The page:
Additional laboratory tests revealed a dramatic increase in her basal serum calcitonin levels from 563 pg/ml to 6487 pg/ml within 2 months, indicative of rapid tumor progress of the underlying MTC. Of interest, at the same time she had rather stable carcinoembryonic antigen (CEA) serum levels of 40.7 ng/ml (from 62.3 ng/ml 14 months earlier). Histologic and immunohistochemical analyses of gastric biopsy specimen demonstrated diffuse mucosal infiltration of MTC (Fig. 1d–h) with a KI-67 index of up to 40 %, proving metastatic disease of MTC to the gastric mucosa. Of note, while immunohistochemical analysis of calcitonin was strongly positive (Fig. 1g), staining for CEA demonstrated merely focal and weak staining (Fig. 1h); staining for thyroglobulin remained completely negative (data provided in Additional file 1). She rapidly deteriorated and died due to multiorgan failure before third-line treatment could be initiated.
MTC is sporadic in origin in 60 to 75 % of all patients with MTC, while the others exhibit germline mutations in the RET proto-oncogene, namely patients with multiple endocrine neoplasia type 2A (MEN2A), multiple endocrine neoplasia type 2B (MEN2B), and familial MTC syndrome (FMTC). The most common sites for metastatic disease in MTC are locoregional lymph nodes; these metastases often occur early in the disease process . This was also the case in our patient, who initially presented with a pT2pN1b tumor stage, and who received repeated resection of cervical lymph node metastases during the following years.
However, in advanced MTC, distant metastases have been described. In one report, 74 % of patients demonstrated metastatic disease to the bone , other groups found small hepatic metastases in 25 % of patients with advanced MTC , as well as lung metastases in 35 % of patients with MTC with persistently elevated calcitonin levels after initial treatment . In addition, cases of cutaneous [11, 12], brain , and breast [14, 15] metastases of MTC have been described.
Metastatic disease to the stomach overall is a rare incidence in all cancer types, and data in the literature are based on case reports as well as small case series [16–18]. The most common primary tumors reported to spread to the stomach are melanoma, breast, lung, and esophageal carcinoma as well as renal cell cancer . On clinical examination, gastric metastases present with epigastric pain, nausea, vomiting, as well as gastrointestinal hemorrhage. Mostly solitary lesions within the gastric mucosa are observed, although multiple metastatic lesions have been reported as well . To the best of our knowledge, metastatic disease to the gastric mucosa of a MTC has not yet been reported in the literature.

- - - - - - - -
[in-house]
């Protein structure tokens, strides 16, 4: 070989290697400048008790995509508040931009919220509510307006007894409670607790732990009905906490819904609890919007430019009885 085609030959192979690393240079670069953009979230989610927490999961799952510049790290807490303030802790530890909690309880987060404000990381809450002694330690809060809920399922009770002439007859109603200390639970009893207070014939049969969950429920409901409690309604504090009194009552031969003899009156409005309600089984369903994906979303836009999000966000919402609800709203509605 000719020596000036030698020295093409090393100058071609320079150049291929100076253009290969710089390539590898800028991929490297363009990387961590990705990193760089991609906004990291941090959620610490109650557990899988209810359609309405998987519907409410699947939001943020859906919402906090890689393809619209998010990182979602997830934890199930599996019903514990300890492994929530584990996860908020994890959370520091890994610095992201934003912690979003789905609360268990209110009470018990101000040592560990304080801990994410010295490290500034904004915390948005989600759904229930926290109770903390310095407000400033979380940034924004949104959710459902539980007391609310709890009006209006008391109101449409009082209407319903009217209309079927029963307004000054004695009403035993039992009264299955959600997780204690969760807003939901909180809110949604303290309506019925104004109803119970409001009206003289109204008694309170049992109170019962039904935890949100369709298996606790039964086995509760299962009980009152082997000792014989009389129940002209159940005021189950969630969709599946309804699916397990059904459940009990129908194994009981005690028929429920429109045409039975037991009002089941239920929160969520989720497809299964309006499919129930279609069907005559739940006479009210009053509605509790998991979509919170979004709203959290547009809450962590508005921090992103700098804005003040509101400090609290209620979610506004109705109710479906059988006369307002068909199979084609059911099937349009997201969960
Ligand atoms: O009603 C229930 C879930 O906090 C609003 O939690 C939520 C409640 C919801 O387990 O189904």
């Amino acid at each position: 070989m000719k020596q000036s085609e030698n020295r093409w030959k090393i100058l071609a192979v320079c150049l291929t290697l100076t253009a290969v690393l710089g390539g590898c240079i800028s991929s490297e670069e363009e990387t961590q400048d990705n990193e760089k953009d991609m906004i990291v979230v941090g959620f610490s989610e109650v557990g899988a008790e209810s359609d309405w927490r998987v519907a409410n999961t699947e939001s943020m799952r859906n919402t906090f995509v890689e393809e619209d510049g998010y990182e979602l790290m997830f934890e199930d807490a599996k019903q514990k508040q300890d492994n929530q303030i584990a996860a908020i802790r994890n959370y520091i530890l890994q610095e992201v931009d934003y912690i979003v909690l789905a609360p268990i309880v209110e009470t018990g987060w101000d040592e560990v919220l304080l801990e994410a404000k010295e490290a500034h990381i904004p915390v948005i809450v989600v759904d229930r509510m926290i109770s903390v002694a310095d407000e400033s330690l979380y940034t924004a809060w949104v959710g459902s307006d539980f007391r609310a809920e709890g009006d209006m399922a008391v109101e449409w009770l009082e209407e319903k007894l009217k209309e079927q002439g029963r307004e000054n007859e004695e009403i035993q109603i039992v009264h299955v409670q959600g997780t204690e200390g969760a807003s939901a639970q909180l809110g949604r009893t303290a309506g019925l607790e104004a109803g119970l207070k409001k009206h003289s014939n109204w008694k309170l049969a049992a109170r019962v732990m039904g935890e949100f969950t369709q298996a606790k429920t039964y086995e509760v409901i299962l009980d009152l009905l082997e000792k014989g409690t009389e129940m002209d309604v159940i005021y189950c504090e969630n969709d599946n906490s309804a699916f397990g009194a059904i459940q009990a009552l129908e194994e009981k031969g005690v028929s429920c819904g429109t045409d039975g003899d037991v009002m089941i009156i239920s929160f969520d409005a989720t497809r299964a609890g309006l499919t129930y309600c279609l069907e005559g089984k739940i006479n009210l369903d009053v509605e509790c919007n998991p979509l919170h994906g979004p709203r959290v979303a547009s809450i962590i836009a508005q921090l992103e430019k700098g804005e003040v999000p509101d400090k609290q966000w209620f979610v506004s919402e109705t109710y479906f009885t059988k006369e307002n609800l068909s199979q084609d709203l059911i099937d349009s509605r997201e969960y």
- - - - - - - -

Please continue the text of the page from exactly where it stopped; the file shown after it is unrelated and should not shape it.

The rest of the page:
Our patient had MTC with a follow-up history of 25 years and presented with severe epigastric pain. Multiple lesions within her gastric mucosa were histologically proved to be a diffuse metastatic infiltration of the MTC. Of note, CT scans of her chest and abdomen revealed stable pulmonary and mediastinal lymph node metastases; however, multiple supraclavicular lesions as well as a single new intrahepatic lesion were suggestive of MTC progress. Remarkably, a sharp rise in calcitonin levels was indicative of rapid tumor progression as well, while her serum levels of CEA remained rather stable.
The current case report should raise awareness of unusual gastrointestinal metastatic disease of MTC in advanced disease states, especially with the increasing prognosis of these tumors due to molecular-targeted oncologic therapies (for example tyrosine kinase inhibitors). In treating these patients, it is important to include this generally uncommon differential diagnosis for unspecific patient complaints during follow-up.
ACTH, adrenocorticotropic hormone; AJCC, American Joint Committee on Cancer; CEA, carcinoembryonic antigen; CRH, corticotropin-releasing hormone; CT, computed tomography; FMTC, familial medullary thyroid carcinoma syndrome; MEN2, multiple endocrine neoplasia type 2; MEN2A, multiple endocrine neoplasia type 2A; MEN2B, multiple endocrine neoplasia type 2B; MTC, medullary thyroid carcinoma
We thank the Department of Radiology, Giessen University Hospital, for preparation of the computed tomography scans presented in our manuscript.
No funding agency was involved in our patient’s treatment or our preparation of the manuscript.
Availability of data and materials
The dataset supporting the conclusions of this case report is included within the case report (images and laboratory parameters).
Acquisition, analysis, and interpretation of the data: TK, WD, FCR, AS, RS, and SG. Manuscript preparation: TK and AS. Critical revision and significant intellectual contribution to the manuscript: TK, WD, FCR, AS, RS, and SG. All authors read and approved the final manuscript.
The authors declare that they have no competing interests.
Consent for publication